Reuters

You can't blame Danny Kedem, a Hillary Clinton presidential campaign veteran, for not going down with the ship.

The latest revelations about Anthony Weiner's habit of exchanging sexy messages with young women have hit where it really hurts. According to a report from The New York Times, Weiner's campaign manager resigned this weekend because it was all too much to handle. 

Danny Kedem, the 31-year-old Hillary Clinton presidential campaign veteran, informed Weiner that he was abandoning ship within the last 24 hours, the Times' Michael Barbaro and Michael Grynbaum report. Of course, no one is blaming Kedem after the week this campaign went through. Weiner stood beside his wife, Huma Abedin, and admitted sending more pictures of his junk to young girls after his initial sexting scandal cost him his job in Congress. Weiner insisted on staying in the race, with Abedin's endorsement, even while editorial boards across the city and other candidates called for him to drop out. Oh, and there were so many bad jokes. To make matters worse, the at-one-point inconceivable lead in the polls that Kedem built for Weiner crumbled instantly. Weiner confirmed Kedem's resignation to local television station New York 1.

Did we mention there are more sexting partners still out there, waiting to be uncovered? 

So you can't blame the guy for not going down with Weiner's ship, but at least Kedem's decision gave us this massive Times-ian understatement: "The move suggests that even as Mr. Weiner vows to press ahead with his candidacy, there are mounting doubts about its political viability within his own campaign," Barbaro and Grynbaum write. Because this thing is headed for a disaster on election day if Weiner stays in, and we wouldn't want it any other way.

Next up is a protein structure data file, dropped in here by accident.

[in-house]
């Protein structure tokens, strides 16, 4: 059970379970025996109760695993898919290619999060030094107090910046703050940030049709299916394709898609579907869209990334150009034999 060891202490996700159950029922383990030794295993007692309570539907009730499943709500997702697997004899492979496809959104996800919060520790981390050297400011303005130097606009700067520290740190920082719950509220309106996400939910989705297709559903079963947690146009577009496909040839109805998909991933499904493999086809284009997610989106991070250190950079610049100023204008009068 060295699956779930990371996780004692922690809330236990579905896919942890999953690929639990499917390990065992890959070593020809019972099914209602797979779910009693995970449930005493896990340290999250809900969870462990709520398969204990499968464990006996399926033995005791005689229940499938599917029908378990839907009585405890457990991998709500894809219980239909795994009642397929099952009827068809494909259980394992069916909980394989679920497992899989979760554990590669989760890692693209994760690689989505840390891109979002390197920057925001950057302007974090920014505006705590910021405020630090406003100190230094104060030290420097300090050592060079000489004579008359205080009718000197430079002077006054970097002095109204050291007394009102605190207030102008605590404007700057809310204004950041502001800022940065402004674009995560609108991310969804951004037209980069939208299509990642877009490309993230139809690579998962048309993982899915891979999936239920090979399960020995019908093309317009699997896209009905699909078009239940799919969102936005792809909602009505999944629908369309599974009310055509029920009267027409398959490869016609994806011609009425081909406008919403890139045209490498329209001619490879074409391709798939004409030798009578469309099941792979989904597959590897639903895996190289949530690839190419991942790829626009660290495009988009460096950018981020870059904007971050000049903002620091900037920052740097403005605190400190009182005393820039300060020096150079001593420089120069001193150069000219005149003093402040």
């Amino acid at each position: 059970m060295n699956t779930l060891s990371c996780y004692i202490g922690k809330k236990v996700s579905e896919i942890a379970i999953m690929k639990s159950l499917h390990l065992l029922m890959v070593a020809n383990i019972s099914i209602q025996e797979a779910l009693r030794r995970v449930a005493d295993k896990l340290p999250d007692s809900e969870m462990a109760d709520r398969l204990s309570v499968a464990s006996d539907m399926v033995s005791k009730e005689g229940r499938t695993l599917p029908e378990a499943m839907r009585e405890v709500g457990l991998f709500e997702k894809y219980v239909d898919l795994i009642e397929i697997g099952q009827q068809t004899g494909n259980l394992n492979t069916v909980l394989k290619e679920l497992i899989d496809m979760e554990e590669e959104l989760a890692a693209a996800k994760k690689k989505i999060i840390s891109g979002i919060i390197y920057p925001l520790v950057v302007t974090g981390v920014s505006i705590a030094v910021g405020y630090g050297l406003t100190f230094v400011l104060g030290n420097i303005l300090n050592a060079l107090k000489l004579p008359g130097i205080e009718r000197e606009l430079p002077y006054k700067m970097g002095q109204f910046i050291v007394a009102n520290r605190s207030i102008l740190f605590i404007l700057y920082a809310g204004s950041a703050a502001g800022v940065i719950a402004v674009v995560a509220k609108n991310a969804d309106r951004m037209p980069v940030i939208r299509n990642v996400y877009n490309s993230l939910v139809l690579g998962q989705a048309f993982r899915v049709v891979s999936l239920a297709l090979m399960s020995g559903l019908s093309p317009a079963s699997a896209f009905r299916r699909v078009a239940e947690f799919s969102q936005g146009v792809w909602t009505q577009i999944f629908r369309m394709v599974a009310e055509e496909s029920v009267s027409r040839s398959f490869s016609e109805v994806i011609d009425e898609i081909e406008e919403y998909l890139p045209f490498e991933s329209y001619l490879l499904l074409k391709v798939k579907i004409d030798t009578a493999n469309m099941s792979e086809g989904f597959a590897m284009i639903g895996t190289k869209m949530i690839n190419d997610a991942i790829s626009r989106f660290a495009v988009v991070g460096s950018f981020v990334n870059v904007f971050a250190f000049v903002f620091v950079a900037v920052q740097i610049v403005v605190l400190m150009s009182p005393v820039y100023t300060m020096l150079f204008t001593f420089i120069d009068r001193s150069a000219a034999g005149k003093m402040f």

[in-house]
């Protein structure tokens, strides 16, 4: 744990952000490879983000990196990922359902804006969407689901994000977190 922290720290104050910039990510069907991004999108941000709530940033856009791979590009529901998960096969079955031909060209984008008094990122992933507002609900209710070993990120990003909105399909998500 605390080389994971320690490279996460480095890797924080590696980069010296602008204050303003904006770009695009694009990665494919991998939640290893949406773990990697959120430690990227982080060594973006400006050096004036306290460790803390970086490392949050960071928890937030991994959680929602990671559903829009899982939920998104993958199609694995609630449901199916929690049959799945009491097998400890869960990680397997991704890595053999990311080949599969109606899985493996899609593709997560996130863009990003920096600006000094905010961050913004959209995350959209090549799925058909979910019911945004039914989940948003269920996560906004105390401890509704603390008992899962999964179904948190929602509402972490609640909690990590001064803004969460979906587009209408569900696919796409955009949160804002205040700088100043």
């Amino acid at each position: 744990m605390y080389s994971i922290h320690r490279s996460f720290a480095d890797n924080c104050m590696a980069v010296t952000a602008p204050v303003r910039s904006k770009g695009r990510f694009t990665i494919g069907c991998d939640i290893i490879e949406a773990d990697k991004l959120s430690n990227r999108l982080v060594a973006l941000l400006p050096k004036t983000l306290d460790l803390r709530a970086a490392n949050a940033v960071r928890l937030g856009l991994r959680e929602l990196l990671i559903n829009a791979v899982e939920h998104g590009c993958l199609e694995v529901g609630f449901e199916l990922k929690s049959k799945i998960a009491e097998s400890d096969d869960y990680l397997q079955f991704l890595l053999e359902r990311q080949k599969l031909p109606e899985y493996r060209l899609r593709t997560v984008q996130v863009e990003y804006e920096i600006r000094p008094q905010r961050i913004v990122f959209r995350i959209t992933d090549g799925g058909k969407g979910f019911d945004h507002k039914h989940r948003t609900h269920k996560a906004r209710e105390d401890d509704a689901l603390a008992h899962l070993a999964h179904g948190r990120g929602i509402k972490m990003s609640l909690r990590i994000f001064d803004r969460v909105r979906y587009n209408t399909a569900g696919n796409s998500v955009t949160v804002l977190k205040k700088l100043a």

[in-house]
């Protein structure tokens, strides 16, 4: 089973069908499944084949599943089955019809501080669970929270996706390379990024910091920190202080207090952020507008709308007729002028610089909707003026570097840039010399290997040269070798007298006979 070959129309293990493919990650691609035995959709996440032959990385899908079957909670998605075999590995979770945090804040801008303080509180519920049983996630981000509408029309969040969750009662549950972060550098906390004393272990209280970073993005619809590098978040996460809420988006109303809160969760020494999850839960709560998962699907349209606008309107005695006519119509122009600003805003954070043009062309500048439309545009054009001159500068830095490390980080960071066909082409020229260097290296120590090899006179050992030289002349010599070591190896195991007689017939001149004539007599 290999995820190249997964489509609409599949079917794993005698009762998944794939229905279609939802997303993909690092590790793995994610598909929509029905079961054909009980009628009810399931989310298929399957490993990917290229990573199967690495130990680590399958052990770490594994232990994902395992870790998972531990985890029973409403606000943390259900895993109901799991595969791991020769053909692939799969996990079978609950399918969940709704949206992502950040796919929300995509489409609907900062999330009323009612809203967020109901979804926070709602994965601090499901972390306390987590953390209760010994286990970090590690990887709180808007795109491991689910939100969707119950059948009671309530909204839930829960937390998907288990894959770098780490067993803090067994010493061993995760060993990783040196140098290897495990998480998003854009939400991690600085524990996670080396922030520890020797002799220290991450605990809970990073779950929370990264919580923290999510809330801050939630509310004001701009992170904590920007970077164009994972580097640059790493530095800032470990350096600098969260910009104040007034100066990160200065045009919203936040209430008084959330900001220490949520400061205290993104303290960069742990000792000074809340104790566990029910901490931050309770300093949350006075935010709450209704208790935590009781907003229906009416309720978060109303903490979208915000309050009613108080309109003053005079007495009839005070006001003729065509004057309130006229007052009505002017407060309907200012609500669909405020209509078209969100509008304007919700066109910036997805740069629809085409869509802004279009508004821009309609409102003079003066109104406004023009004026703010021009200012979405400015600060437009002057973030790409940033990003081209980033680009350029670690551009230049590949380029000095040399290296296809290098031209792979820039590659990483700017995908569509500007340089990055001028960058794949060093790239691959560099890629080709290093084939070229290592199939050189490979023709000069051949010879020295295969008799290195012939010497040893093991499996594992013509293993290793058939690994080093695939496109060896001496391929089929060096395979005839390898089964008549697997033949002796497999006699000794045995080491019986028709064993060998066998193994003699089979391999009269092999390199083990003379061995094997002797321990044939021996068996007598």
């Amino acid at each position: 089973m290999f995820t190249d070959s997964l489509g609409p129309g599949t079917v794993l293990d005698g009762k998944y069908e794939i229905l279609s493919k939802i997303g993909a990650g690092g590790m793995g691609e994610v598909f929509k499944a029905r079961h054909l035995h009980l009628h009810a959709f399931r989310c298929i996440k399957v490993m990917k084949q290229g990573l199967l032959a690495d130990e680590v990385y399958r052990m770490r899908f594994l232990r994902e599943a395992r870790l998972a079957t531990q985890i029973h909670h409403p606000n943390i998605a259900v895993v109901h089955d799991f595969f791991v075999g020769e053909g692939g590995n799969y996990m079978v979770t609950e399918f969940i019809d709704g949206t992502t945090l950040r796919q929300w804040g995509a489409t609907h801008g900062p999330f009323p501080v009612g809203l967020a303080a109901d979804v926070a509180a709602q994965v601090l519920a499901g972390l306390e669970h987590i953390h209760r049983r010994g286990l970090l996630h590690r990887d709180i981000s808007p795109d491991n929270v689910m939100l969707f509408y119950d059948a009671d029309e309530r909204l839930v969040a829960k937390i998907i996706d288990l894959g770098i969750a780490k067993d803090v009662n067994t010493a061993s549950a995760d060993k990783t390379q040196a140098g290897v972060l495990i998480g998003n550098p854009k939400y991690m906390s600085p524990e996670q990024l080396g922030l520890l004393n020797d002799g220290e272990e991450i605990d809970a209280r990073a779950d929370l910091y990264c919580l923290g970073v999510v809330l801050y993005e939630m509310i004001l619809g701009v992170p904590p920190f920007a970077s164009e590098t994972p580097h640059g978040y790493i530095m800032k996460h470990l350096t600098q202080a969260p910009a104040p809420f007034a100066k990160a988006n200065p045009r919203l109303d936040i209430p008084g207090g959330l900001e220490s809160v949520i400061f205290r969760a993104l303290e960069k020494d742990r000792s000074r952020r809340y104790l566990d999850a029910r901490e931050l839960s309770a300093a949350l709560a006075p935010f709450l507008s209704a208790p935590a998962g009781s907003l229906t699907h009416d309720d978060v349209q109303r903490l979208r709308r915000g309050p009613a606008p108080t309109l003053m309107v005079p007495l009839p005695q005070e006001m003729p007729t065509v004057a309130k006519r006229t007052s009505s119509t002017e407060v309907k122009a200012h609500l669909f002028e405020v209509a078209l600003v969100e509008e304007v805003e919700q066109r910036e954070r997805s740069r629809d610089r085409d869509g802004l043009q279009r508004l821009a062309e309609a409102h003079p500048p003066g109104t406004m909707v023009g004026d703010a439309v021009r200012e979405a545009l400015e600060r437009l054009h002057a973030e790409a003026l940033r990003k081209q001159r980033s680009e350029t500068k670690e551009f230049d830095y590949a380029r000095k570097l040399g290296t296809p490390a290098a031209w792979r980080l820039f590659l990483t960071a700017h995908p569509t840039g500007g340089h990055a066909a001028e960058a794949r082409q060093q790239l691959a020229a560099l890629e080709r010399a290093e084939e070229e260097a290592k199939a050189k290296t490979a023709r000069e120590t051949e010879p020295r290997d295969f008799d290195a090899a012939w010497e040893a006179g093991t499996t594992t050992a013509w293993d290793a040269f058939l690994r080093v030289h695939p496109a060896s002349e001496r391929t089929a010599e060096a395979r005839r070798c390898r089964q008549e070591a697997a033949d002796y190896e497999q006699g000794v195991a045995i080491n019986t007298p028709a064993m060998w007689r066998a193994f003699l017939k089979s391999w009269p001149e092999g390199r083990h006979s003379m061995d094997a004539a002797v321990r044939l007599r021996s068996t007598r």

This post originally appeared on The Atlantic Wire.

About the Author

Most Popular

  1. photo: A Lyft scooter on the streets of Oakland in July.
    Transportation

    4 Predictions for the Electric Scooter Industry

    Dockless e-scooters swept cities worldwide in 2018 and 2019. In 2020, expect the battery-powered micromobility revolution to take a new direction.

  2. Perspective

    Why Car-Free Streets Will Soon Be the Norm

    In cities like New York, Paris, Rotterdam, and soon San Francisco, car-free streets are emerging amid a growing movement.

  3. Life

    Can Toyota Turn Its Utopian Ideal Into a 'Real City'?

    The automaker-turned-mobility-company announced last week it wants to build a living, breathing urban laboratory from the ground up in Japan.

  4. Equity

    A New Way of Understanding 'Eyes on the Street'

    Turning neighbors into the "eyes and ears of the police" can actually reinforce fear and violence.

  5. photo: a pair of homes in Pittsburgh
    Equity

    The House Flippers of Pittsburgh Try a New Tactic

    As the city’s real estate market heats up, neighborhood groups say that cash investors use building code violations to encourage homeowners to sell.  

×